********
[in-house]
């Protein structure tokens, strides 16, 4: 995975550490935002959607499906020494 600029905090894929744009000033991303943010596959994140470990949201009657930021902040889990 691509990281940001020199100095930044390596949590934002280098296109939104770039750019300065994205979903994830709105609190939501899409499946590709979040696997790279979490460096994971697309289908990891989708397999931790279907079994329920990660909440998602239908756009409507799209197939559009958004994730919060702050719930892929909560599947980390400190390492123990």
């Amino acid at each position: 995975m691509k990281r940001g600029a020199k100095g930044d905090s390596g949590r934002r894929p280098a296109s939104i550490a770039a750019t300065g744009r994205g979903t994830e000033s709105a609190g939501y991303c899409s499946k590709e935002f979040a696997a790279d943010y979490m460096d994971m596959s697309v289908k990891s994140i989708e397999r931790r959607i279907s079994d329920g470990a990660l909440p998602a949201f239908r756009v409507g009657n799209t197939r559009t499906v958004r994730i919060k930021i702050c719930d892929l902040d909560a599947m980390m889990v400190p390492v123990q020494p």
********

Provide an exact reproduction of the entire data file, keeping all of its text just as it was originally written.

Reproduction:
[in-house]
């Protein structure tokens, strides 16, 4: 995975550490935002959607499906020494 600029905090894929744009000033991303943010596959994140470990949201009657930021902040889990 691509990281940001020199100095930044390596949590934002280098296109939104770039750019300065994205979903994830709105609190939501899409499946590709979040696997790279979490460096994971697309289908990891989708397999931790279907079994329920990660909440998602239908756009409507799209197939559009958004994730919060702050719930892929909560599947980390400190390492123990």
């Amino acid at each position: 995975m691509k990281r940001g600029a020199k100095g930044d905090s390596g949590r934002r894929p280098a296109s939104i550490a770039a750019t300065g744009r994205g979903t994830e000033s709105a609190g939501y991303c899409s499946k590709e935002f979040a696997a790279d943010y979490m460096d994971m596959s697309v289908k990891s994140i989708e397999r931790r959607i279907s079994d329920g470990a990660l909440p998602a949201f239908r756009v409507g009657n799209t197939r559009t499906v958004r994730i919060k930021i702050c719930d892929l902040d909560a599947m980390m889990v400190p390492v123990q020494p």